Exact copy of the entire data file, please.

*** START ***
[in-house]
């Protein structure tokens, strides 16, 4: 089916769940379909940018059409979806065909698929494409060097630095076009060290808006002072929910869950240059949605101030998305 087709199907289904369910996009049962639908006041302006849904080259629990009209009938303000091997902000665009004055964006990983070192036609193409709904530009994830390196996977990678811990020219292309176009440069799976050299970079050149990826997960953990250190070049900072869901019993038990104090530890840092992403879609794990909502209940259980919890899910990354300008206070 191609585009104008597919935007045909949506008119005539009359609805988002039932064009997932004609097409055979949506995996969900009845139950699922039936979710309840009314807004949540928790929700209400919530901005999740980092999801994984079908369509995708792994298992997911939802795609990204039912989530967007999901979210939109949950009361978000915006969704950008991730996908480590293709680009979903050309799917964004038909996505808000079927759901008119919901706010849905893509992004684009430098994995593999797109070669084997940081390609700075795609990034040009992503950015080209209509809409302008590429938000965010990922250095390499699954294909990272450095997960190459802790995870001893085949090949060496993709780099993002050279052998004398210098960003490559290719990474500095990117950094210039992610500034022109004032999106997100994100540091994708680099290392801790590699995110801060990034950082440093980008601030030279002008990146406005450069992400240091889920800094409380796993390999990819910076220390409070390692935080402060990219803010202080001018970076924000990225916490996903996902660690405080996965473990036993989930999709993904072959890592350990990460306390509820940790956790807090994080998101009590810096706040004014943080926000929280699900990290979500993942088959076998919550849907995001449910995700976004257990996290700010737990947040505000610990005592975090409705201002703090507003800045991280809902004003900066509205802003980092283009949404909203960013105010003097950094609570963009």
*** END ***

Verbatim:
[in-house]
């Protein structure tokens, strides 16, 4: 089916769940379909940018059409979806065909698929494409060097630095076009060290808006002072929910869950240059949605101030998305 087709199907289904369910996009049962639908006041302006849904080259629990009209009938303000091997902000665009004055964006990983070192036609193409709904530009994830390196996977990678811990020219292309176009440069799976050299970079050149990826997960953990250190070049900072869901019993038990104090530890840092992403879609794990909502209940259980919890899910990354300008206070 191609585009104008597919935007045909949506008119005539009359609805988002039932064009997932004609097409055979949506995996969900009845139950699922039936979710309840009314807004949540928790929700209400919530901005999740980092999801994984079908369509995708792994298992997911939802795609990204039912989530967007999901979210939109949950009361978000915006969704950008991730996908480590293709680009979903050309799917964004038909996505808000079927759901008119919901706010849905893509992004684009430098994995593999797109070669084997940081390609700075795609990034040009992503950015080209209509809409302008590429938000965010990922250095390499699954294909990272450095997960190459802790995870001893085949090949060496993709780099993002050279052998004398210098960003490559290719990474500095990117950094210039992610500034022109004032999106997100994100540091994708680099290392801790590699995110801060990034950082440093980008601030030279002008990146406005450069992400240091889920800094409380796993390999990819910076220390409070390692935080402060990219803010202080001018970076924000990225916490996903996902660690405080996965473990036993989930999709993904072959890592350990990460306390509820940790956790807090994080998101009590810096706040004014943080926000929280699900990290979500993942088959076998919550849907995001449910995700976004257990996290700010737990947040505000610990005592975090409705201002703090507003800045991280809902004003900066509205802003980092283009949404909203960013105010003097950094609570963009």